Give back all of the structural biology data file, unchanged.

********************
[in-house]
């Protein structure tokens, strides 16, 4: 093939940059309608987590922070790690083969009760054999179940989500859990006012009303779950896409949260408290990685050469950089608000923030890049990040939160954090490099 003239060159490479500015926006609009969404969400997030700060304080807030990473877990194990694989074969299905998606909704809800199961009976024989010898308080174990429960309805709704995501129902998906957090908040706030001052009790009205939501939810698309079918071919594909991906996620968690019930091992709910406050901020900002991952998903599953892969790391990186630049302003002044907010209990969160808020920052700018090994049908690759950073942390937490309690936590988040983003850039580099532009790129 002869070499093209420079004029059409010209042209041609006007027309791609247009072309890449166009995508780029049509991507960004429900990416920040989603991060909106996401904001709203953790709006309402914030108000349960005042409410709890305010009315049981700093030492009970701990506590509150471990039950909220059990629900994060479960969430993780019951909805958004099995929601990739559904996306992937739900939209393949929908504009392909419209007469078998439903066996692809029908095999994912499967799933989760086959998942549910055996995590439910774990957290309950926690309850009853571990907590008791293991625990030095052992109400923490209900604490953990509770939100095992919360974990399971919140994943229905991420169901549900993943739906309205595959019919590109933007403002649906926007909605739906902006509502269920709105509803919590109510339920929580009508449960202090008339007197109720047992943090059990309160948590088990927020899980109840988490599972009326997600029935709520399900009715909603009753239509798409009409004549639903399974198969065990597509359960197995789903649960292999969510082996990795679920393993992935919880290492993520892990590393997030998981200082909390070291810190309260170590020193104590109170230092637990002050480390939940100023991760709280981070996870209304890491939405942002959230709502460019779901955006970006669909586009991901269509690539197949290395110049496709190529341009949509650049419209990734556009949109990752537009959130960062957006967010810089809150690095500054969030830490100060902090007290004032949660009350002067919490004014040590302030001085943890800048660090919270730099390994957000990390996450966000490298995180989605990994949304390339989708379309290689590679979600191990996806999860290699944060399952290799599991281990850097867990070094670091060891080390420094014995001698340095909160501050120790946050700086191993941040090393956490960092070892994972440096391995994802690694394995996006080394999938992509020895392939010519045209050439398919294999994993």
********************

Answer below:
[in-house]
């Protein structure tokens, strides 16, 4: 093939940059309608987590922070790690083969009760054999179940989500859990006012009303779950896409949260408290990685050469950089608000923030890049990040939160954090490099 003239060159490479500015926006609009969404969400997030700060304080807030990473877990194990694989074969299905998606909704809800199961009976024989010898308080174990429960309805709704995501129902998906957090908040706030001052009790009205939501939810698309079918071919594909991906996620968690019930091992709910406050901020900002991952998903599953892969790391990186630049302003002044907010209990969160808020920052700018090994049908690759950073942390937490309690936590988040983003850039580099532009790129 002869070499093209420079004029059409010209042209041609006007027309791609247009072309890449166009995508780029049509991507960004429900990416920040989603991060909106996401904001709203953790709006309402914030108000349960005042409410709890305010009315049981700093030492009970701990506590509150471990039950909220059990629900994060479960969430993780019951909805958004099995929601990739559904996306992937739900939209393949929908504009392909419209007469078998439903066996692809029908095999994912499967799933989760086959998942549910055996995590439910774990957290309950926690309850009853571990907590008791293991625990030095052992109400923490209900604490953990509770939100095992919360974990399971919140994943229905991420169901549900993943739906309205595959019919590109933007403002649906926007909605739906902006509502269920709105509803919590109510339920929580009508449960202090008339007197109720047992943090059990309160948590088990927020899980109840988490599972009326997600029935709520399900009715909603009753239509798409009409004549639903399974198969065990597509359960197995789903649960292999969510082996990795679920393993992935919880290492993520892990590393997030998981200082909390070291810190309260170590020193104590109170230092637990002050480390939940100023991760709280981070996870209304890491939405942002959230709502460019779901955006970006669909586009991901269509690539197949290395110049496709190529341009949509650049419209990734556009949109990752537009959130960062957006967010810089809150690095500054969030830490100060902090007290004032949660009350002067919490004014040590302030001085943890800048660090919270730099390994957000990390996450966000490298995180989605990994949304390339989708379309290689590679979600191990996806999860290699944060399952290799599991281990850097867990070094670091060891080390420094014995001698340095909160501050120790946050700086191993941040090393956490960092070892994972440096391995994802690694394995996006080394999938992509020895392939010519045209050439398919294999994993």